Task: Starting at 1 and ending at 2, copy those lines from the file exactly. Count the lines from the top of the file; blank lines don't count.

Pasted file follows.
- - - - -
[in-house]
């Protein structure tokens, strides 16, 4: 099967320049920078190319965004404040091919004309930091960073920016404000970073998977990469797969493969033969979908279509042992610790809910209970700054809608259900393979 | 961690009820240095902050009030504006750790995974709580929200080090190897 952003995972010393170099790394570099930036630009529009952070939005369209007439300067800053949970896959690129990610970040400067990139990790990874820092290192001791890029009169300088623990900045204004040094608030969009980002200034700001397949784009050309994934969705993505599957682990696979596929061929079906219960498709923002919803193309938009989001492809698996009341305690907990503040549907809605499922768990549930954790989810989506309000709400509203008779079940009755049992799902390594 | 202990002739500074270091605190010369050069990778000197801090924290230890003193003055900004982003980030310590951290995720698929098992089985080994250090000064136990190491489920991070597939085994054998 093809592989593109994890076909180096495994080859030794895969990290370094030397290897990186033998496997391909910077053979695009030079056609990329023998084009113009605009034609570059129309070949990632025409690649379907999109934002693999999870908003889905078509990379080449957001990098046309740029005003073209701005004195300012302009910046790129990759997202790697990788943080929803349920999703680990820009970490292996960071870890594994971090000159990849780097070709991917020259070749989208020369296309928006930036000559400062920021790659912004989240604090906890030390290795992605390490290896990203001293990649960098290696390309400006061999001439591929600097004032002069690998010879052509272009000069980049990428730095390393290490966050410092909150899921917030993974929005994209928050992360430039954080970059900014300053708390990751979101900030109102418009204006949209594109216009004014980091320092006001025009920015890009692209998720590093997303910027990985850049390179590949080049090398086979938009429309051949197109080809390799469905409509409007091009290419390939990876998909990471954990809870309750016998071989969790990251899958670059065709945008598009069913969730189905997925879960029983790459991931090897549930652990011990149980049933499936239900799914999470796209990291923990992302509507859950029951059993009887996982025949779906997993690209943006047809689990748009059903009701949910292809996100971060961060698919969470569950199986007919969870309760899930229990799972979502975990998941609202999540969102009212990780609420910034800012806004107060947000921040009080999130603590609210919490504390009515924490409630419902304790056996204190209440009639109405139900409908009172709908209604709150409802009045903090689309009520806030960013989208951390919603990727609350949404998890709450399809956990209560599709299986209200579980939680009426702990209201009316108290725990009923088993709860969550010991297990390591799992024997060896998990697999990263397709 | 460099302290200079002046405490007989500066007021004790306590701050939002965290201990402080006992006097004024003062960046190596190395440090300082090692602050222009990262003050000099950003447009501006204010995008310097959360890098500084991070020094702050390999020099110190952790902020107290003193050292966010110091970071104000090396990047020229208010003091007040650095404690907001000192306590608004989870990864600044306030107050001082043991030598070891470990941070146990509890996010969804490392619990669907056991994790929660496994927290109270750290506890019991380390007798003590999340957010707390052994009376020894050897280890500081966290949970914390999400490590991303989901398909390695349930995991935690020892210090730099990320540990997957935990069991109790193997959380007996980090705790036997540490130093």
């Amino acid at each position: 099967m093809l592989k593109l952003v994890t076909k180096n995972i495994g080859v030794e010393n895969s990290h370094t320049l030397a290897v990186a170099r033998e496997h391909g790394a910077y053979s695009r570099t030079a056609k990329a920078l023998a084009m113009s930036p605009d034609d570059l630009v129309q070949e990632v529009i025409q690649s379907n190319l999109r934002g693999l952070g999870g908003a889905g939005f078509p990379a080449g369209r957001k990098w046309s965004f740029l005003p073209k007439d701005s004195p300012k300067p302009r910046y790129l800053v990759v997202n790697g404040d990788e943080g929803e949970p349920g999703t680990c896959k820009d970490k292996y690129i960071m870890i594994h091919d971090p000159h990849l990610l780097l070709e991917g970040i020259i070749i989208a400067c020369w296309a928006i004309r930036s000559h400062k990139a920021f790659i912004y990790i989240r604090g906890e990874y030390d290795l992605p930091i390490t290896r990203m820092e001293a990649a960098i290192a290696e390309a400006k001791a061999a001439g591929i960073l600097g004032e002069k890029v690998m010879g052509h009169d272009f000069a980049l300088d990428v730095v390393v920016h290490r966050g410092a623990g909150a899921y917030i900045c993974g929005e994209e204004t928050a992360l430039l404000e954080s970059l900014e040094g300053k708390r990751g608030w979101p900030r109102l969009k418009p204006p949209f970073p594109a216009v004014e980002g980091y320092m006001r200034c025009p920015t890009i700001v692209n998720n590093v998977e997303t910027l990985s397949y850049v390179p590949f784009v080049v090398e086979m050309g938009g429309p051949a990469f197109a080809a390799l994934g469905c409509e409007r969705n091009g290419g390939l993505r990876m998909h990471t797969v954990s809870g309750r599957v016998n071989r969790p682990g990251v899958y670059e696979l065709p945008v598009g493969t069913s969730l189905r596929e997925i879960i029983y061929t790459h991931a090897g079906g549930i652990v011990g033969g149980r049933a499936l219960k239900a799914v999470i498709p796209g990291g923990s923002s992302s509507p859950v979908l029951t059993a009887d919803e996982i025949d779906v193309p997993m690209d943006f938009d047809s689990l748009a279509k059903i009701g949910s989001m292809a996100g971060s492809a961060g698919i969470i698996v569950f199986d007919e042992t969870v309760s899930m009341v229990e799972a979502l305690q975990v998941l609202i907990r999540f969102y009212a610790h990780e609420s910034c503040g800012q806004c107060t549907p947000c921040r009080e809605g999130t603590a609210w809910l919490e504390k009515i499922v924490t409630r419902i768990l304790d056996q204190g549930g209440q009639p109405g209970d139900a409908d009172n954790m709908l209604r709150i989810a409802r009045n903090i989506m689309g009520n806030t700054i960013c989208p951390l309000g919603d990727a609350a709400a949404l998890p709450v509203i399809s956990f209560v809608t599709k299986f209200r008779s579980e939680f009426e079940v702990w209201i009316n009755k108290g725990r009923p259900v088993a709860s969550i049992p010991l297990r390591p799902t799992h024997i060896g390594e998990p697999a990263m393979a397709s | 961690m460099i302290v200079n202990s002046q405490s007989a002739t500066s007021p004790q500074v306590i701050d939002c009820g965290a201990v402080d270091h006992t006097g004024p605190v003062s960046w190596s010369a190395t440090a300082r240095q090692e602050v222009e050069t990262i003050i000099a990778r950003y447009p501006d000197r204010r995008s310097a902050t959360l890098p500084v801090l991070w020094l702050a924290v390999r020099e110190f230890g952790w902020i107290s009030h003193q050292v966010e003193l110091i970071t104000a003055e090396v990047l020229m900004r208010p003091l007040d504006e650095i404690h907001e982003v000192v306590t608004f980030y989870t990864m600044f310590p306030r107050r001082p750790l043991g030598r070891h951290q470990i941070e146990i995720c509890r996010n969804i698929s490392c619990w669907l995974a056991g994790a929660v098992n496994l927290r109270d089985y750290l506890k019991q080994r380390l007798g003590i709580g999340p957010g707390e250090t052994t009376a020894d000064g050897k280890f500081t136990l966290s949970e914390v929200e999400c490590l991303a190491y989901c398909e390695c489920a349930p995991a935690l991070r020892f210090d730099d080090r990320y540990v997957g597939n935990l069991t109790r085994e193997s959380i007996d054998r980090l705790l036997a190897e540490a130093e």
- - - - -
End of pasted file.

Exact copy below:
[in-house]
């Protein structure tokens, strides 16, 4: 099967320049920078190319965004404040091919004309930091960073920016404000970073998977990469797969493969033969979908279509042992610790809910209970700054809608259900393979 | 961690009820240095902050009030504006750790995974709580929200080090190897 952003995972010393170099790394570099930036630009529009952070939005369209007439300067800053949970896959690129990610970040400067990139990790990874820092290192001791890029009169300088623990900045204004040094608030969009980002200034700001397949784009050309994934969705993505599957682990696979596929061929079906219960498709923002919803193309938009989001492809698996009341305690907990503040549907809605499922768990549930954790989810989506309000709400509203008779079940009755049992799902390594 | 202990002739500074270091605190010369050069990778000197801090924290230890003193003055900004982003980030310590951290995720698929098992089985080994250090000064136990190491489920991070597939085994054998 093809592989593109994890076909180096495994080859030794895969990290370094030397290897990186033998496997391909910077053979695009030079056609990329023998084009113009605009034609570059129309070949990632025409690649379907999109934002693999999870908003889905078509990379080449957001990098046309740029005003073209701005004195300012302009910046790129990759997202790697990788943080929803349920999703680990820009970490292996960071870890594994971090000159990849780097070709991917020259070749989208020369296309928006930036000559400062920021790659912004989240604090906890030390290795992605390490290896990203001293990649960098290696390309400006061999001439591929600097004032002069690998010879052509272009000069980049990428730095390393290490966050410092909150899921917030993974929005994209928050992360430039954080970059900014300053708390990751979101900030109102418009204006949209594109216009004014980091320092006001025009920015890009692209998720590093997303910027990985850049390179590949080049090398086979938009429309051949197109080809390799469905409509409007091009290419390939990876998909990471954990809870309750016998071989969790990251899958670059065709945008598009069913969730189905997925879960029983790459991931090897549930652990011990149980049933499936239900799914999470796209990291923990992302509507859950029951059993009887996982025949779906997993690209943006047809689990748009059903009701949910292809996100971060961060698919969470569950199986007919969870309760899930229990799972979502975990998941609202999540969102009212990780609420910034800012806004107060947000921040009080999130603590609210919490504390009515924490409630419902304790056996204190209440009639109405139900409908009172709908209604709150409802009045903090689309009520806030960013989208951390919603990727609350949404998890709450399809956990209560599709299986209200579980939680009426702990209201009316108290725990009923088993709860969550010991297990390591799992024997060896998990697999990263397709 | 460099302290200079002046405490007989500066007021004790306590701050939002965290201990402080006992006097004024003062960046190596190395440090300082090692602050222009990262003050000099950003447009501006204010995008310097959360890098500084991070020094702050390999020099110190952790902020107290003193050292966010110091970071104000090396990047020229208010003091007040650095404690907001000192306590608004989870990864600044306030107050001082043991030598070891470990941070146990509890996010969804490392619990669907056991994790929660496994927290109270750290506890019991380390007798003590999340957010707390052994009376020894050897280890500081966290949970914390999400490590991303989901398909390695349930995991935690020892210090730099990320540990997957935990069991109790193997959380007996980090705790036997540490130093």